New Ringworm Research:
Animal shelter researchers have found that investing in repeated weekly ringworm dermatophyte cultures may prove the resolution of the problem sooner than traditionally thought. The additional investment in the testing might cause a kitten, for example, to become adoptable to the public many weeks sooner than if we used guesswork. The shelter would save money in housing the little one, and the kitten could get a home during his or her primary stage of behavioral development called social bonding.
Important: Isolate the ringworm-infected pet(s) from non-infected pets. This fungus spreads easily and you do not want to be culturing and treating a household full of people and pets!
Finally: follow your veterinarian’s advice regarding your particular situation. VirtuaVet helps this story clarifies your misunderstandings and helps you feel like you’re on the right track. Only your veterinarian can prescribe oral anti-fungal meds, check liver function, prescribe dosing and frequency intervals for the dips and for retesting. And remember, half of ringworm does not glow, and many times ringworm is not in a ring! Let your veterinarian test your pet.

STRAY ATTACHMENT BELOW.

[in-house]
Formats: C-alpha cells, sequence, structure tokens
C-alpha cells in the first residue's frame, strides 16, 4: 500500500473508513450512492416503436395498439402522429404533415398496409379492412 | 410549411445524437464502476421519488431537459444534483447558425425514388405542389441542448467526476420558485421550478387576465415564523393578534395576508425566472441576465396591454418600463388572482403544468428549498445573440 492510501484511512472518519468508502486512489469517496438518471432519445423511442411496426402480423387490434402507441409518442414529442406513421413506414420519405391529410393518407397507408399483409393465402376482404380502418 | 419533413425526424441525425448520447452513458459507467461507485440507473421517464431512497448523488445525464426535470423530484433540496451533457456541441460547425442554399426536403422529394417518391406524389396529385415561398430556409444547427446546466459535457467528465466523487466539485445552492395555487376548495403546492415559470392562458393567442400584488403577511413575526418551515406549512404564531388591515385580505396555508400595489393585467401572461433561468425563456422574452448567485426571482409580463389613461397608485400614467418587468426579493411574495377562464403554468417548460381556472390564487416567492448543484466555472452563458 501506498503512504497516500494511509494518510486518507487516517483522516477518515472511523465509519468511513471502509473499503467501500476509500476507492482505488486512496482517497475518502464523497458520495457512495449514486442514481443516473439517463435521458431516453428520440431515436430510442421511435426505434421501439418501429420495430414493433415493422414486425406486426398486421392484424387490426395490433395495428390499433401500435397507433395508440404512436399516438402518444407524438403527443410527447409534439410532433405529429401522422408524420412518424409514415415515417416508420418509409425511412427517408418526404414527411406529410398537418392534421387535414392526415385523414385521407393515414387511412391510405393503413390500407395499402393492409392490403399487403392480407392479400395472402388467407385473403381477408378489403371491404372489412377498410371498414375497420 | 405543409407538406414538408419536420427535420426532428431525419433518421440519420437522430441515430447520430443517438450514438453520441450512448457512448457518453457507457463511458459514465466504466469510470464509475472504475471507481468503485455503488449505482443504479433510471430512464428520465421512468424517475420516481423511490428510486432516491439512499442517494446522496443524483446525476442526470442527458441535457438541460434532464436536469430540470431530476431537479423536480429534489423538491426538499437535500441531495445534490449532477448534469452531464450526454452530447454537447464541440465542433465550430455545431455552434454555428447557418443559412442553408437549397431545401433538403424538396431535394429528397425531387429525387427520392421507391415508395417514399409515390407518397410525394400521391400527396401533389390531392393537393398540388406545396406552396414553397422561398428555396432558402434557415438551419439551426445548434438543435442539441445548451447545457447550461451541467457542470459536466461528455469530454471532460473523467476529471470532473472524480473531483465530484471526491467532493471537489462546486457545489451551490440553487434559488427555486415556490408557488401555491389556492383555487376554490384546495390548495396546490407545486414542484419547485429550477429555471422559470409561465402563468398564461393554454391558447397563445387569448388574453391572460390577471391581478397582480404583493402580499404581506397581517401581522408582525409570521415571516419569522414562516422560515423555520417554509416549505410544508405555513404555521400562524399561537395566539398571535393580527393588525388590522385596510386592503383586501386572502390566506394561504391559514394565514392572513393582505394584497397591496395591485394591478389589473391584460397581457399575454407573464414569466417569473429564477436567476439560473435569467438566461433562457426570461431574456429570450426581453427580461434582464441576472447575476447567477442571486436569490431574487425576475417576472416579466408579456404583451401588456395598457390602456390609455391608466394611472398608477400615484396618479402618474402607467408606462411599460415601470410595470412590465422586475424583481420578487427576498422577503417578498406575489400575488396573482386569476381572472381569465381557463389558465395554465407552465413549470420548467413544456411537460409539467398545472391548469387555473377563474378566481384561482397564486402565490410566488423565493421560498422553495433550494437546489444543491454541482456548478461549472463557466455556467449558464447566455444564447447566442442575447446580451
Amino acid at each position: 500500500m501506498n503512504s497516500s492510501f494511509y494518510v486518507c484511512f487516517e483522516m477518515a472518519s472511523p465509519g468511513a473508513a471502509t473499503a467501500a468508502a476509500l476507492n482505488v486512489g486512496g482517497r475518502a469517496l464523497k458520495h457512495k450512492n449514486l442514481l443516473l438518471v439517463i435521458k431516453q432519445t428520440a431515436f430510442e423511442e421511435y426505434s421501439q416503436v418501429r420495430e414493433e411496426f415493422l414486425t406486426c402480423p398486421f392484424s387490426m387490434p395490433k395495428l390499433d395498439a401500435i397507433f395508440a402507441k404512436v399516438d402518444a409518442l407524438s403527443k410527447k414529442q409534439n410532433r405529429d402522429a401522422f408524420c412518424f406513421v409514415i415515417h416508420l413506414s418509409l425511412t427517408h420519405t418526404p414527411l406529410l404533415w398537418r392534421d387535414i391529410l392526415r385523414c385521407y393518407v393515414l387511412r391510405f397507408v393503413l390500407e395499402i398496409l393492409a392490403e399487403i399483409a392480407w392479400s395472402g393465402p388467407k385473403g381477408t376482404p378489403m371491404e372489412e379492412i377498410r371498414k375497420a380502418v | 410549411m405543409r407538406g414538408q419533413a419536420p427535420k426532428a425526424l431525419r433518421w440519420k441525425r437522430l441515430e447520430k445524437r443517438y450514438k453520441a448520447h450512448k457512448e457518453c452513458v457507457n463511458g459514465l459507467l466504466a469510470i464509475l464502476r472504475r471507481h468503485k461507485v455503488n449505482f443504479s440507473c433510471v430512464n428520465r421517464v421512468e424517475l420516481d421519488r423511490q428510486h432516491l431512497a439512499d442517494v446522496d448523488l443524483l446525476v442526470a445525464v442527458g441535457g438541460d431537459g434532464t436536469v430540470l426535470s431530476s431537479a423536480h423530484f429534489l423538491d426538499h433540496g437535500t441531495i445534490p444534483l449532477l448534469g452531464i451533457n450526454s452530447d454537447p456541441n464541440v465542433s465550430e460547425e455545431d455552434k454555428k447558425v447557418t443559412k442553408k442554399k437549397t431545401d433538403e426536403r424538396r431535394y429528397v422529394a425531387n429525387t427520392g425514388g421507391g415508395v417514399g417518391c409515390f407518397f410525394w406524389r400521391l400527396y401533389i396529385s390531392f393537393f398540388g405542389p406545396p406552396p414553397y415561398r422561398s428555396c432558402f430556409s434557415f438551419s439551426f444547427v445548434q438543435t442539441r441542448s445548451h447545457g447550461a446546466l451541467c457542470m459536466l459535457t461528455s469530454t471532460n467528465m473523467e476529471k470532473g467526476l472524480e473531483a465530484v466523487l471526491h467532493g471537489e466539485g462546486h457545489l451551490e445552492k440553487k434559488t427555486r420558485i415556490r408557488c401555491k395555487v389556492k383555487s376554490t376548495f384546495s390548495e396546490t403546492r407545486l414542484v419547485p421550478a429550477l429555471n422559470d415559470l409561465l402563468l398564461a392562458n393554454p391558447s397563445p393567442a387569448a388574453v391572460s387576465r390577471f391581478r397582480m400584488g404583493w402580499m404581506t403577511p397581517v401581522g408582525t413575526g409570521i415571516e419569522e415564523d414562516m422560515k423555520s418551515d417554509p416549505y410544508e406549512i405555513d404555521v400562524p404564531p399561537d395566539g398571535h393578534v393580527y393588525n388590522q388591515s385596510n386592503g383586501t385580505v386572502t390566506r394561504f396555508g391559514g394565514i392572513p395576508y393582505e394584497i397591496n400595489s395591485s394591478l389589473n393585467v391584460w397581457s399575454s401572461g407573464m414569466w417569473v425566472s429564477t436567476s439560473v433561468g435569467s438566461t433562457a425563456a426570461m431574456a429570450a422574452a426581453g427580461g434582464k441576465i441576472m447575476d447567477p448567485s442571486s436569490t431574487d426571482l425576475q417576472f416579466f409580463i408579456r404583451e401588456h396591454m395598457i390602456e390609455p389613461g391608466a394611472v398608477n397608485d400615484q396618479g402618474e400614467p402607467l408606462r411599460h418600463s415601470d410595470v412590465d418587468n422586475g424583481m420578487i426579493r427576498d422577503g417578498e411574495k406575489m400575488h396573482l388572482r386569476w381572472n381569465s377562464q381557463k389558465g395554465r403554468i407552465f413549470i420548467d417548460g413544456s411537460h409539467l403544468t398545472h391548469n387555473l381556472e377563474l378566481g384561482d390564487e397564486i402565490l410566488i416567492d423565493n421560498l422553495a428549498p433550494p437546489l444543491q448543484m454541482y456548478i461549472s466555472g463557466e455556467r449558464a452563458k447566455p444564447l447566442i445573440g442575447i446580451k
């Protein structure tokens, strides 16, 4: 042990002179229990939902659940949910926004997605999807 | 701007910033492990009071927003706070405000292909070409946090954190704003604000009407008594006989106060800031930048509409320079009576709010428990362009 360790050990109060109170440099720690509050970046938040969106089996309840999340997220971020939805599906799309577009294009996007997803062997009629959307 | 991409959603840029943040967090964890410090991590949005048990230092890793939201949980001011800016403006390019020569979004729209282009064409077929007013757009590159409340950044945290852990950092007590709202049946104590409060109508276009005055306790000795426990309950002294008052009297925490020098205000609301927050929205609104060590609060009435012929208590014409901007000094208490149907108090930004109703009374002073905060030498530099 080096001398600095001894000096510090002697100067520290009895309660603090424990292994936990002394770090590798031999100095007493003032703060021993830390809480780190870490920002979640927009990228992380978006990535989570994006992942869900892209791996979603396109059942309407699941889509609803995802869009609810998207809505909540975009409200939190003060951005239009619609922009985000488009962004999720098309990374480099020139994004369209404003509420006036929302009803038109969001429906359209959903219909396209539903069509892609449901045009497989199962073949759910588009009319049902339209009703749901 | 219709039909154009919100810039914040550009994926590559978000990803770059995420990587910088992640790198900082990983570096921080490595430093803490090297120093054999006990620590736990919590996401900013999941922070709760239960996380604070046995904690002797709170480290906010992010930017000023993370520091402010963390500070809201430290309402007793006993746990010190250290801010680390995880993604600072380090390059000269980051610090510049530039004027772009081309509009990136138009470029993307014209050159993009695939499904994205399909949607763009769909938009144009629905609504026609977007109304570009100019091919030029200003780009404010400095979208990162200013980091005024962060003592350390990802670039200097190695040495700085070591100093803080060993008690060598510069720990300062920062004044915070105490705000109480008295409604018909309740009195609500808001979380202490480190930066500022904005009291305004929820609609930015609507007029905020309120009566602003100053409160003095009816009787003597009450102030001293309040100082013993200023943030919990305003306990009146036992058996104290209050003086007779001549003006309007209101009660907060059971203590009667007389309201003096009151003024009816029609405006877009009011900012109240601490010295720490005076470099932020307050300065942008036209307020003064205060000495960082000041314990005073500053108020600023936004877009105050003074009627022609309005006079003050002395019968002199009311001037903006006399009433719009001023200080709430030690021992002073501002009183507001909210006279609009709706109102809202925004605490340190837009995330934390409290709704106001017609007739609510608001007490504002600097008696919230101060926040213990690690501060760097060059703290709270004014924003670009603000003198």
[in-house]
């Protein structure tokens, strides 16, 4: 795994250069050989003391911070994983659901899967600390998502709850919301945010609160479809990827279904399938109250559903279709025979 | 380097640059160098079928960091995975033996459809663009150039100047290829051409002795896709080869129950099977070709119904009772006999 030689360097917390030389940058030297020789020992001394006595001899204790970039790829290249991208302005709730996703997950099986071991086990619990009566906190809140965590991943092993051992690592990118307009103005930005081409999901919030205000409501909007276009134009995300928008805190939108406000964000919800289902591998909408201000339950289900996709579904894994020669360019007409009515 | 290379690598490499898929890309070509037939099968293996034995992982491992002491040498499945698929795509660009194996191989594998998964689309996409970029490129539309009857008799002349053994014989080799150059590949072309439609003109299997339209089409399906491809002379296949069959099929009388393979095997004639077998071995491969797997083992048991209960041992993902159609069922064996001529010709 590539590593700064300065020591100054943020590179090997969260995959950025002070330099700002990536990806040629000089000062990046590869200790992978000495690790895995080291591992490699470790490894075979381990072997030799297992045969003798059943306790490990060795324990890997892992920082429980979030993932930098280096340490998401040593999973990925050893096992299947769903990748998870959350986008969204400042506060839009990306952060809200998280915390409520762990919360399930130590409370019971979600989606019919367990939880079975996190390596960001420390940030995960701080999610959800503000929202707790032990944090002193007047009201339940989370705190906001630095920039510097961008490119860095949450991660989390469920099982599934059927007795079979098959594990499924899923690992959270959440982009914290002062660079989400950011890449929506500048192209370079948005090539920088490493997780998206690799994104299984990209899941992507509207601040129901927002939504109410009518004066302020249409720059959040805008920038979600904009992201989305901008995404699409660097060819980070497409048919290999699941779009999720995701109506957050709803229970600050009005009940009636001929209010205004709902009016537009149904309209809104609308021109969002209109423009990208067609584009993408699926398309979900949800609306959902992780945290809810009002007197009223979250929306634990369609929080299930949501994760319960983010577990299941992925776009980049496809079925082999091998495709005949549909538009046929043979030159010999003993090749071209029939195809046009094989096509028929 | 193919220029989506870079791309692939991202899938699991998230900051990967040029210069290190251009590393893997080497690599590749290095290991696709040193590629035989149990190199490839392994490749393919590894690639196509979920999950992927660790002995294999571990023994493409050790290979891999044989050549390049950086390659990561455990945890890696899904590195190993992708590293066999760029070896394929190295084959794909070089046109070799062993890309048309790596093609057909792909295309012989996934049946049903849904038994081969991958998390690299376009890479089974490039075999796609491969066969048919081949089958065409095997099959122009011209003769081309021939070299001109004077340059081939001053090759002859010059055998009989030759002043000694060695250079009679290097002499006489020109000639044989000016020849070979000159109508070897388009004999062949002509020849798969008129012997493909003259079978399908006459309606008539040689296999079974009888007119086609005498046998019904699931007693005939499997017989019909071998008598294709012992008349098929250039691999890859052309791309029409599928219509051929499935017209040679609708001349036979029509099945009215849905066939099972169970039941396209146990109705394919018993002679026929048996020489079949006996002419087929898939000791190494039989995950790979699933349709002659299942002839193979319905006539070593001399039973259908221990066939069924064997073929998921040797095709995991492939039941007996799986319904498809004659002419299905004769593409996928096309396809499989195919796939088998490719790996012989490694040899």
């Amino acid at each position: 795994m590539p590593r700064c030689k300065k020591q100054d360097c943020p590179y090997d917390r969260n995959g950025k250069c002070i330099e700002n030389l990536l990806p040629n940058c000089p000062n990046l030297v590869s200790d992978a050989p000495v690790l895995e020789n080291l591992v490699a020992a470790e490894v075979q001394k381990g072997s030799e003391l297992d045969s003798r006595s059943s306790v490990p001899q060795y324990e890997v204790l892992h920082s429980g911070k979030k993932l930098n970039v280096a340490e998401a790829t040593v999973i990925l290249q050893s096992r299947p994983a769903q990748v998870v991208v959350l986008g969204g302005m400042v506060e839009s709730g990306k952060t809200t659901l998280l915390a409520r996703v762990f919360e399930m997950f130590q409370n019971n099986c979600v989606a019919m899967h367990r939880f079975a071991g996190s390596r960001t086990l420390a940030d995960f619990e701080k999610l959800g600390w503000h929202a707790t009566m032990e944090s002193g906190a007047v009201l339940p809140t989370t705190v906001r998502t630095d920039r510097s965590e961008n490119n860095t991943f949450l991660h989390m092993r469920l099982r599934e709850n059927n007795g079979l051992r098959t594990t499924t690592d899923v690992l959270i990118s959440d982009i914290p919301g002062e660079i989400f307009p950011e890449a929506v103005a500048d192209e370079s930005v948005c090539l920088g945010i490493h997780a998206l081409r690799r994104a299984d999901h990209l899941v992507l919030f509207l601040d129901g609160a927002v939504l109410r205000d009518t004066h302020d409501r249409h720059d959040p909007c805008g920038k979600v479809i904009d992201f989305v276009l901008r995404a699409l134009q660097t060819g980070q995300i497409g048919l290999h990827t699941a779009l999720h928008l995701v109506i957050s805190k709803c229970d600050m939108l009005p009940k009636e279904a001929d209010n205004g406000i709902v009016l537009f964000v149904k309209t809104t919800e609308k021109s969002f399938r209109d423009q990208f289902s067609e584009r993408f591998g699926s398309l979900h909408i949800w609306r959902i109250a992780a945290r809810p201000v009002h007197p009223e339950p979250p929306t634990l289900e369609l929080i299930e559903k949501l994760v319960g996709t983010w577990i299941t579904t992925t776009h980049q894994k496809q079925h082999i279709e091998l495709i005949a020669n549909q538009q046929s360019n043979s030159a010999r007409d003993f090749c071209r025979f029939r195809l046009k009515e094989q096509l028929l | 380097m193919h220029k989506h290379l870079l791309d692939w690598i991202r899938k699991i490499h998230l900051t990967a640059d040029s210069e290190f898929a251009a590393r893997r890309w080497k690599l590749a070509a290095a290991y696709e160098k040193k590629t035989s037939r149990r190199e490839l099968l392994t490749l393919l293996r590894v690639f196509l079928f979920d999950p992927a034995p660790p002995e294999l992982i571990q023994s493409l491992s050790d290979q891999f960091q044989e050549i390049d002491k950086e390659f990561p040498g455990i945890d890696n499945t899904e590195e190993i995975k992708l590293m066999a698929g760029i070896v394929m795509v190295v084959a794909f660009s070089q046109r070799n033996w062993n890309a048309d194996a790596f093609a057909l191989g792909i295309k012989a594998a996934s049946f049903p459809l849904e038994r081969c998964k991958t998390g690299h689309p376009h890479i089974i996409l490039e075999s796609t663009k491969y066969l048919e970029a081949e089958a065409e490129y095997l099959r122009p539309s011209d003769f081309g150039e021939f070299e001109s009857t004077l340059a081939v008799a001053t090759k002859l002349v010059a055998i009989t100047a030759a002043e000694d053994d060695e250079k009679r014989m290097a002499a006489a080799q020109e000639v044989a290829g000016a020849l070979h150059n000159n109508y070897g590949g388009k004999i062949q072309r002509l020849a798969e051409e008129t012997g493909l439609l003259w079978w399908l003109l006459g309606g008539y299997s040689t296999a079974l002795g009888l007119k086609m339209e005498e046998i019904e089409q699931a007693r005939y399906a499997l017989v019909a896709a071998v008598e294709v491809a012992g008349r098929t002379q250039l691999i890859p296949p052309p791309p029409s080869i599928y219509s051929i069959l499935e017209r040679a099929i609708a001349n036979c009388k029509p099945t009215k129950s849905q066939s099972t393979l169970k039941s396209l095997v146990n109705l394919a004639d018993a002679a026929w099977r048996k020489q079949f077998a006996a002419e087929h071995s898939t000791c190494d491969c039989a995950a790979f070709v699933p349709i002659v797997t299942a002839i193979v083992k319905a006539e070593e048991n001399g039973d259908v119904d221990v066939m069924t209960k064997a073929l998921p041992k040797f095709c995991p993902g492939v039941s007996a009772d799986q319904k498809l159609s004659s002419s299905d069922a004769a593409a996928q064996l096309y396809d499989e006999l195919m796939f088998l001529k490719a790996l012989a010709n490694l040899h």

Tru Take-Home Message
Clean, clean, clean, culture, culture, culture!
What if There are No Lesions?
Ah! Yes! A human in the house is diagnosed with ringworm and the physician asks you to have the pets checked to be certain they are not a reservoir of ringworm reinfecting the humans.
Your veterinarian can take a clean, new toothbrush and comb your pet’s whole body. The samples go to the reference laboratory for a dermatophyte culture.
If you find any itchy, red spots on your skin or a family member’s skin, see your physician for a diagnosis.
Sissy Likes Her Dips!
Sissy actually loves taking baths. Thank goodness, because she needs a lot of them! Her ringworm does not glow anymore and we are waiting on the fungal dermatophyte culture results to see if she can stop the dips soon.
Kitten’s skin bad, and no ringworm? Read about a full cat skin work-up resulting eventually in a diagnosis of food allergy.